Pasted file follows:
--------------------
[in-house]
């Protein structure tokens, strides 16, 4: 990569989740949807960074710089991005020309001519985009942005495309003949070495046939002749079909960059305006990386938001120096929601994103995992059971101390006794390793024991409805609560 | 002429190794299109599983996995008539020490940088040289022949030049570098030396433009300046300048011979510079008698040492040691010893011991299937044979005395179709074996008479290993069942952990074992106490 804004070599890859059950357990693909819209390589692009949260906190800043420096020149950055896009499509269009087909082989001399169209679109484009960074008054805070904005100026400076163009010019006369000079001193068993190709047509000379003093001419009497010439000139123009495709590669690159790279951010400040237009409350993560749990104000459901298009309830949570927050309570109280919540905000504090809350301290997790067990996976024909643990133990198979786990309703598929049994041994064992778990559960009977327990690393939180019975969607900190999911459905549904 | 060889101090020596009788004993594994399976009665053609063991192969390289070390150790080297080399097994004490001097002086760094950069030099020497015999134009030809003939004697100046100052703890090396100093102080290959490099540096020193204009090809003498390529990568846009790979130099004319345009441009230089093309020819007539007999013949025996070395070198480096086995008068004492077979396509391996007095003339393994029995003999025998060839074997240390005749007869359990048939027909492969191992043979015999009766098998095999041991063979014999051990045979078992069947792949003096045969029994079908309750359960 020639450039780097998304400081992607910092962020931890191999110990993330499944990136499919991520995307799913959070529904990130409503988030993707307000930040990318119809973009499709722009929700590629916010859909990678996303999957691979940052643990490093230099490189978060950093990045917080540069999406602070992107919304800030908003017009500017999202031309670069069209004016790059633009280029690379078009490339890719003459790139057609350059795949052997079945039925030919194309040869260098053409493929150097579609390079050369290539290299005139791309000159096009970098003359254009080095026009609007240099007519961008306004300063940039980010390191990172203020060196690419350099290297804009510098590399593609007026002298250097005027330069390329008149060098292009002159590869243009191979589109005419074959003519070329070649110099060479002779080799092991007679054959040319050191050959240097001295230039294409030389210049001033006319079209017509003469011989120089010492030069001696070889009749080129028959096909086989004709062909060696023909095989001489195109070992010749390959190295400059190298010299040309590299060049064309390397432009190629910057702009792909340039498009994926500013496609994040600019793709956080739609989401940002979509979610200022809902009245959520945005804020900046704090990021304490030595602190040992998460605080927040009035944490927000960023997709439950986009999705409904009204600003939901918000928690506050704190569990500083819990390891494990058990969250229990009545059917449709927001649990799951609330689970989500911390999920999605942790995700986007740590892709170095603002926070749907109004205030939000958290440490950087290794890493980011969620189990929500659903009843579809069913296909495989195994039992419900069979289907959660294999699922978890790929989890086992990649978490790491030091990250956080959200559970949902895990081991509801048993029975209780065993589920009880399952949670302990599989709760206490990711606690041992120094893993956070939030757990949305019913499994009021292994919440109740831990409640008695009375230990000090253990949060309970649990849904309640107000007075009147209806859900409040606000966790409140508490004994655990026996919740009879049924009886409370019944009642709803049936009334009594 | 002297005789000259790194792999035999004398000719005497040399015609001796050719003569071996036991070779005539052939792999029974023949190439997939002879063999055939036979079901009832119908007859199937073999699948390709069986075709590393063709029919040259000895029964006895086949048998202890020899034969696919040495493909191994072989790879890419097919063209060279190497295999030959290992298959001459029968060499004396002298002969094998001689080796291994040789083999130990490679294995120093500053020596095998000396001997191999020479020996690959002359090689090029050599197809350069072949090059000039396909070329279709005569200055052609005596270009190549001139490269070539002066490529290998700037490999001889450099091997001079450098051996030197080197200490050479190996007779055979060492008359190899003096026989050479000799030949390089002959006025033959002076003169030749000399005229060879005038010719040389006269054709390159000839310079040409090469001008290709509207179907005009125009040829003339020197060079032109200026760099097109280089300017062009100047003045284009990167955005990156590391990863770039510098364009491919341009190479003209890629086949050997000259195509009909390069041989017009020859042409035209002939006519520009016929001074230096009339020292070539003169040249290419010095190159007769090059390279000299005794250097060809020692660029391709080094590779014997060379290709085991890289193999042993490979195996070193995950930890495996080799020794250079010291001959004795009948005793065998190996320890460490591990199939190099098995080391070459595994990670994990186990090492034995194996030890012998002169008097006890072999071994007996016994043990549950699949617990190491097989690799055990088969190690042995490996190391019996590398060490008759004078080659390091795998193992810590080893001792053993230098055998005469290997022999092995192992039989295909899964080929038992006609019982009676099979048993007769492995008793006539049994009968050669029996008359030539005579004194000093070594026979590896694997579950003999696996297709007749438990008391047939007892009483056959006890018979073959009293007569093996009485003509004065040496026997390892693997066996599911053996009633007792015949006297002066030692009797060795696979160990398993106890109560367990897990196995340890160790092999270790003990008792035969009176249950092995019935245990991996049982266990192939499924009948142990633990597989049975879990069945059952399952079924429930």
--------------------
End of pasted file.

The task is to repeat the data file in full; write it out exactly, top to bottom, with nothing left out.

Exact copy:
[in-house]
């Protein structure tokens, strides 16, 4: 990569989740949807960074710089991005020309001519985009942005495309003949070495046939002749079909960059305006990386938001120096929601994103995992059971101390006794390793024991409805609560 | 002429190794299109599983996995008539020490940088040289022949030049570098030396433009300046300048011979510079008698040492040691010893011991299937044979005395179709074996008479290993069942952990074992106490 804004070599890859059950357990693909819209390589692009949260906190800043420096020149950055896009499509269009087909082989001399169209679109484009960074008054805070904005100026400076163009010019006369000079001193068993190709047509000379003093001419009497010439000139123009495709590669690159790279951010400040237009409350993560749990104000459901298009309830949570927050309570109280919540905000504090809350301290997790067990996976024909643990133990198979786990309703598929049994041994064992778990559960009977327990690393939180019975969607900190999911459905549904 | 060889101090020596009788004993594994399976009665053609063991192969390289070390150790080297080399097994004490001097002086760094950069030099020497015999134009030809003939004697100046100052703890090396100093102080290959490099540096020193204009090809003498390529990568846009790979130099004319345009441009230089093309020819007539007999013949025996070395070198480096086995008068004492077979396509391996007095003339393994029995003999025998060839074997240390005749007869359990048939027909492969191992043979015999009766098998095999041991063979014999051990045979078992069947792949003096045969029994079908309750359960 020639450039780097998304400081992607910092962020931890191999110990993330499944990136499919991520995307799913959070529904990130409503988030993707307000930040990318119809973009499709722009929700590629916010859909990678996303999957691979940052643990490093230099490189978060950093990045917080540069999406602070992107919304800030908003017009500017999202031309670069069209004016790059633009280029690379078009490339890719003459790139057609350059795949052997079945039925030919194309040869260098053409493929150097579609390079050369290539290299005139791309000159096009970098003359254009080095026009609007240099007519961008306004300063940039980010390191990172203020060196690419350099290297804009510098590399593609007026002298250097005027330069390329008149060098292009002159590869243009191979589109005419074959003519070329070649110099060479002779080799092991007679054959040319050191050959240097001295230039294409030389210049001033006319079209017509003469011989120089010492030069001696070889009749080129028959096909086989004709062909060696023909095989001489195109070992010749390959190295400059190298010299040309590299060049064309390397432009190629910057702009792909340039498009994926500013496609994040600019793709956080739609989401940002979509979610200022809902009245959520945005804020900046704090990021304490030595602190040992998460605080927040009035944490927000960023997709439950986009999705409904009204600003939901918000928690506050704190569990500083819990390891494990058990969250229990009545059917449709927001649990799951609330689970989500911390999920999605942790995700986007740590892709170095603002926070749907109004205030939000958290440490950087290794890493980011969620189990929500659903009843579809069913296909495989195994039992419900069979289907959660294999699922978890790929989890086992990649978490790491030091990250956080959200559970949902895990081991509801048993029975209780065993589920009880399952949670302990599989709760206490990711606690041992120094893993956070939030757990949305019913499994009021292994919440109740831990409640008695009375230990000090253990949060309970649990849904309640107000007075009147209806859900409040606000966790409140508490004994655990026996919740009879049924009886409370019944009642709803049936009334009594 | 002297005789000259790194792999035999004398000719005497040399015609001796050719003569071996036991070779005539052939792999029974023949190439997939002879063999055939036979079901009832119908007859199937073999699948390709069986075709590393063709029919040259000895029964006895086949048998202890020899034969696919040495493909191994072989790879890419097919063209060279190497295999030959290992298959001459029968060499004396002298002969094998001689080796291994040789083999130990490679294995120093500053020596095998000396001997191999020479020996690959002359090689090029050599197809350069072949090059000039396909070329279709005569200055052609005596270009190549001139490269070539002066490529290998700037490999001889450099091997001079450098051996030197080197200490050479190996007779055979060492008359190899003096026989050479000799030949390089002959006025033959002076003169030749000399005229060879005038010719040389006269054709390159000839310079040409090469001008290709509207179907005009125009040829003339020197060079032109200026760099097109280089300017062009100047003045284009990167955005990156590391990863770039510098364009491919341009190479003209890629086949050997000259195509009909390069041989017009020859042409035209002939006519520009016929001074230096009339020292070539003169040249290419010095190159007769090059390279000299005794250097060809020692660029391709080094590779014997060379290709085991890289193999042993490979195996070193995950930890495996080799020794250079010291001959004795009948005793065998190996320890460490591990199939190099098995080391070459595994990670994990186990090492034995194996030890012998002169008097006890072999071994007996016994043990549950699949617990190491097989690799055990088969190690042995490996190391019996590398060490008759004078080659390091795998193992810590080893001792053993230098055998005469290997022999092995192992039989295909899964080929038992006609019982009676099979048993007769492995008793006539049994009968050669029996008359030539005579004194000093070594026979590896694997579950003999696996297709007749438990008391047939007892009483056959006890018979073959009293007569093996009485003509004065040496026997390892693997066996599911053996009633007792015949006297002066030692009797060795696979160990398993106890109560367990897990196995340890160790092999270790003990008792035969009176249950092995019935245990991996049982266990192939499924009948142990633990597989049975879990069945059952399952079924429930």